The West Coast Whisky Trail, Scotland
Stretching from Campbeltown to the Isle of Skye and Fort William, the West Coast Whisky trail is known as a whisky-lover’s heaven. It’s bursting with distilleries offering whisky connoisseurs and novices a warm welcome and a ‘wee dram’.
Visit distilleries and taste whisky driving Scotland’s West Coast Whisky Trail
Stunning scenery, meandering coastline, mysterious islands and distilleries with their pagoda-shaped roofs and centuries-old art of whisky production. This golden combination is heaven in your whisky glass if the ‘water of life’ is your favourite tipple. If you’re a complete novice, let yourself be lured under its magical spell to discover the distinctive flavours of each whisky, from smoky to peppery, as you wind your way along Scotland’s West Coast Whisky Trail.The Foodie Travel Guide
- Taste West Coast whisky
- Tour the distilleries
- Drive through spectacular scenery
- Eat local seafood
Follow The West Coast Whisky Trail
Of the five whisky regions in Scotland – Speyside, Highland, Lowland, Campbeltown and Islay, the West Coast Whisky Trail will take you to three of them. From the Springbank Distillery in Campbeltown to the south, to the famous western distilleries of the Isle of Islay and, in the north, the Talisker Distillery on the Isle of Skye.
Taste West Coast Whisky
Whiskies from the West Coast tend to be big-bodied. They take on the tangs of the salty sea air and of the distinctive peat smoke. The most powerful are the heavily-peated Islay malts whereas the malts from the north, tend to be gentler. Some of the best places to stop en-route for a guided distillery tour and whisky tasting are:
This small southerly coastal town, at the tip of the Kintyre peninsula, once boasted over 30 local distilleries. It now has just three. Single malts produced here are noticeable for their briny character and some boast peaty notes. The Springbank Distillery is one of the oldest family-run and owned distilleries in Scotland and the only one to carry out the full production process on the one site.
Isle of Islay, the Inner Hebrides
At only 25 miles long, the Island has no fewer than eight distilleries. It’s covered in peat which is exposed to rain and sea spray. Harvested and used to malt the barley used in distilling, the peat gives the single malts from Islay their characteristic smoky flavour with some salty, seaweed notes.
Bruichladdich Distillery – this distillery claims the title of the most heavily peated single malt whiskies on the planet
Kilchoman Distillery – Scotland’s most westerly distillery and one of the smallest. One of the few to carry out traditional floor maltings and use barley grown on the farm at the distillery.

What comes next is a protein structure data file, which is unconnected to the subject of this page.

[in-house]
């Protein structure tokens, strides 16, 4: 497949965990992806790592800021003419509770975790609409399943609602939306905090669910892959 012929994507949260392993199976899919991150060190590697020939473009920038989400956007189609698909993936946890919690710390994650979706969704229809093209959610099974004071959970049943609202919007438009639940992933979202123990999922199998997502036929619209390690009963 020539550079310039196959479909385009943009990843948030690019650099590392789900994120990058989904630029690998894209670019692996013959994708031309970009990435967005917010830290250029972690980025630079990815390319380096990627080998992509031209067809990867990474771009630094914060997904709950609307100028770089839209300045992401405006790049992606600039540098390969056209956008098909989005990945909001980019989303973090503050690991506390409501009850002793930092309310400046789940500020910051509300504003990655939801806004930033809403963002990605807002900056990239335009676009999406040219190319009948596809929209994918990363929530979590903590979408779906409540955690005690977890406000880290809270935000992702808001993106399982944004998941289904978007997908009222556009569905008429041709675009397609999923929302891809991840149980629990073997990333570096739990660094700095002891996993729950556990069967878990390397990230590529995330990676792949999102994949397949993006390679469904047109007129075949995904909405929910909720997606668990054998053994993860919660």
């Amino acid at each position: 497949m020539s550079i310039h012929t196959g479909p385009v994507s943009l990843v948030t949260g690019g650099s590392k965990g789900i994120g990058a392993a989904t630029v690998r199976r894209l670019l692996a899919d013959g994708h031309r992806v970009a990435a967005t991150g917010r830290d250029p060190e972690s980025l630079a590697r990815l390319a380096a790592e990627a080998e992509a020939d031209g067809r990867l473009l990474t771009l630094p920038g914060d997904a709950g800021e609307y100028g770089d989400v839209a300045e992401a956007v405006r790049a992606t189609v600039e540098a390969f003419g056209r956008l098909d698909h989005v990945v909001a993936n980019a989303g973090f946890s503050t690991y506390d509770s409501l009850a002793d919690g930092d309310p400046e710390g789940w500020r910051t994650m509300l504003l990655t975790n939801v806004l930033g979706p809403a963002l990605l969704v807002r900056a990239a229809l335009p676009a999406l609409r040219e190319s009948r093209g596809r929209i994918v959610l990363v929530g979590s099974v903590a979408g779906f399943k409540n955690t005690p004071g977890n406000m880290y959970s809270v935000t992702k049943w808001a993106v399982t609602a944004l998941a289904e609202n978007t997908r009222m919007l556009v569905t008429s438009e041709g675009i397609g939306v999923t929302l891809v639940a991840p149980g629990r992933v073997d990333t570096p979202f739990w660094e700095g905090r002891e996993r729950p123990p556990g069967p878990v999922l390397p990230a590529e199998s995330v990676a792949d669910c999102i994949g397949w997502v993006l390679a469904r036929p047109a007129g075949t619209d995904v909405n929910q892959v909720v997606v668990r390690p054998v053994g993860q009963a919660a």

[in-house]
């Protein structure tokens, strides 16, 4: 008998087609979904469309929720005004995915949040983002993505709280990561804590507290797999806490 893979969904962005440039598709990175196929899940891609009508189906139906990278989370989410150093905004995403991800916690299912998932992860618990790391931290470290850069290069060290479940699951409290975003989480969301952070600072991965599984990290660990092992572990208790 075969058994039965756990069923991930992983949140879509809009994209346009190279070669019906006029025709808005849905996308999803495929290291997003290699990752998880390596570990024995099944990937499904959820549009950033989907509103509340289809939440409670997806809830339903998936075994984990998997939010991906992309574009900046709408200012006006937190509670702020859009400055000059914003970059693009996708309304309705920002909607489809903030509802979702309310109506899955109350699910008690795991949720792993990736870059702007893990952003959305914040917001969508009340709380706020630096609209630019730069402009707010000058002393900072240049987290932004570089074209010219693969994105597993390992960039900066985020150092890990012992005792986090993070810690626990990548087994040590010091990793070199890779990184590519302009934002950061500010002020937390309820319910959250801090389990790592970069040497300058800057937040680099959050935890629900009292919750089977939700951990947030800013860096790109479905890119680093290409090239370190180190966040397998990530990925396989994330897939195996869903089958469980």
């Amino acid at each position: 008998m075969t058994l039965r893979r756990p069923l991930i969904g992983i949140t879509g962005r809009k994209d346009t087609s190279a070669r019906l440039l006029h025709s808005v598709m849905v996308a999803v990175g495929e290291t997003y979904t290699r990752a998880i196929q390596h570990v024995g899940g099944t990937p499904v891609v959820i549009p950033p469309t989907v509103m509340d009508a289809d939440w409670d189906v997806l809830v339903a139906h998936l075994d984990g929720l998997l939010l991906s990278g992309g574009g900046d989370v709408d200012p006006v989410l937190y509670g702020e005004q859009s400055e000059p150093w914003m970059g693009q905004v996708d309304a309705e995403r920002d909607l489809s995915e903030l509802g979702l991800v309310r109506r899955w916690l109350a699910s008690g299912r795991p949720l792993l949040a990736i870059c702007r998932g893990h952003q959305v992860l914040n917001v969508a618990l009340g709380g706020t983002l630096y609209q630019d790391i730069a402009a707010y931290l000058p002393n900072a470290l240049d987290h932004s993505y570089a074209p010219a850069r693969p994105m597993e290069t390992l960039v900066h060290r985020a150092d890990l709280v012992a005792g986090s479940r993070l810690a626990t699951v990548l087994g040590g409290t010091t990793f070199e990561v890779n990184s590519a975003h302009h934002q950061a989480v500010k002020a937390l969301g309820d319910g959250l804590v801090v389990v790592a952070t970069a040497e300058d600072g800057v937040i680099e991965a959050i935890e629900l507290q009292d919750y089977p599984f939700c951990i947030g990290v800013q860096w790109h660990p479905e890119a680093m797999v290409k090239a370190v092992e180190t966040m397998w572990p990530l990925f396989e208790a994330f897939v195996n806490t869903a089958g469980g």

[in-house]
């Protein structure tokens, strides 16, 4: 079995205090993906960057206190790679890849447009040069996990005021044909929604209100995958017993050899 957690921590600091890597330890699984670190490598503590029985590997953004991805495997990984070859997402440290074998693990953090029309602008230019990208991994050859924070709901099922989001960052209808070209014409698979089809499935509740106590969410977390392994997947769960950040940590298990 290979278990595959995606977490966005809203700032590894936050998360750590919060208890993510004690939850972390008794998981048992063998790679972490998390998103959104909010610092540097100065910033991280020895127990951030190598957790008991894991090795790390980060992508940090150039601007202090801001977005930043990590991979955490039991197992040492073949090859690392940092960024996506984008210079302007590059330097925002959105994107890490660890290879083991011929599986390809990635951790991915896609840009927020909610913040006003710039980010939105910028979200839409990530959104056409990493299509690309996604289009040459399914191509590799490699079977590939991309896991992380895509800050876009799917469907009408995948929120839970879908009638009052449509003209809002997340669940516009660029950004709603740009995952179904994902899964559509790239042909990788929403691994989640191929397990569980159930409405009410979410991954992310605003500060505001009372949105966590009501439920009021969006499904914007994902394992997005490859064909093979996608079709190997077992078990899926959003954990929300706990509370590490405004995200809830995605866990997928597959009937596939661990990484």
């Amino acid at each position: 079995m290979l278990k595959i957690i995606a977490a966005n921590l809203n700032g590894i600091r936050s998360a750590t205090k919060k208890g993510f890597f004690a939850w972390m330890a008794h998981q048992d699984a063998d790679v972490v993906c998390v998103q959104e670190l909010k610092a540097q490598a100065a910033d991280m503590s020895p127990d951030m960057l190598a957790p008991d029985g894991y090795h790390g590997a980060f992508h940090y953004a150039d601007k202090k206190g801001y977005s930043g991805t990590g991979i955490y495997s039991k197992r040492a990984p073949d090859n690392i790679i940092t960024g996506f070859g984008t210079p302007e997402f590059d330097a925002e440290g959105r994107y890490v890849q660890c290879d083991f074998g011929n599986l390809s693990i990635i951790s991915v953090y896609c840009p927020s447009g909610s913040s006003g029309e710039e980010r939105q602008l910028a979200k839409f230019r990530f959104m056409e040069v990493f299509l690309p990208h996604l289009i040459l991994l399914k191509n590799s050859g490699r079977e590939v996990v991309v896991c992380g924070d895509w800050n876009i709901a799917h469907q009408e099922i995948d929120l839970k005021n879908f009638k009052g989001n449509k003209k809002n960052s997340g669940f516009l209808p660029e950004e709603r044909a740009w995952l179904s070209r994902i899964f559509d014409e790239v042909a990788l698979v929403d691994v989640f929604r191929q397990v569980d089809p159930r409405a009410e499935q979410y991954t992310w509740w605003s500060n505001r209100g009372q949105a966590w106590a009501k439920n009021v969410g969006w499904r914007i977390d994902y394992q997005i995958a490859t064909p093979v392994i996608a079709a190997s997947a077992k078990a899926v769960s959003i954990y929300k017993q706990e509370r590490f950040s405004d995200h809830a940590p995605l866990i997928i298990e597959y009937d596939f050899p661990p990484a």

The biggest whisky region geographically, the Highland malts embrace wide and robust flavour variations. Generally heavier and drier in character, whiskies from here often have nutty, honey, heather or peaty notes. Distilleries near the sea also have some salty, maritime influences in their malts.
Talisker Distillery – the only whisky distillery on the Isle of Skye
Ben Nevis Distillery – this distillery, at the foot of Britain’s highest mountain, is the tasting destination for ‘whisky walkers’. Just remember to pack your hip flask.
Oban Distillery – one of the oldest distilleries in Scotland, dating back to 1800
Isle of Arran Distillery – now Arran’s only working distillery where you can purchase your own cask
- Come in May for the Islay Festival of Music & Malt when many of the distilleries host open days
- Visit Laphroig Distillery in spring and you’ll see the peat being hand-cut (in summer you’ll see it being left out to dry)
- Combine your road trip with some of the seafoodie tasting places on The Scottish Seafood Trail
WHERE TO STAY
Skerrols House on Islay – an elegant and immaculate guest house with 7 rooms. It’s located in the centre of the island and offers easy access to Islay’s famous whisky distilleries including Bowmore, Laphroaig, Lagavulin, and Ardbeg.
The Islay Hotel in Port Elgin – a comfortable hotel overlooking the harbour in the fishing village of Port Ellen. There are 13 guest rooms (some are family rooms) and dogs are allowed on request.
Loch Melfort Hotel near Oban – a family-friendly small hotel in beautiful countryside with coastal views. There are 25 bedrooms (some allow dogs) and a bistro.
The Isle of Eriska Hotel and Spa in Benderloch near Oban – a 5 star Relais & Châteaux property on a private island. Perfect for fine-dining foodies with its Michelin star restaurant and forty page wine list.
A good trip to take me on. You’ll need to check with each distillery but walking along the coast sounds good. Can I take my tweed coat?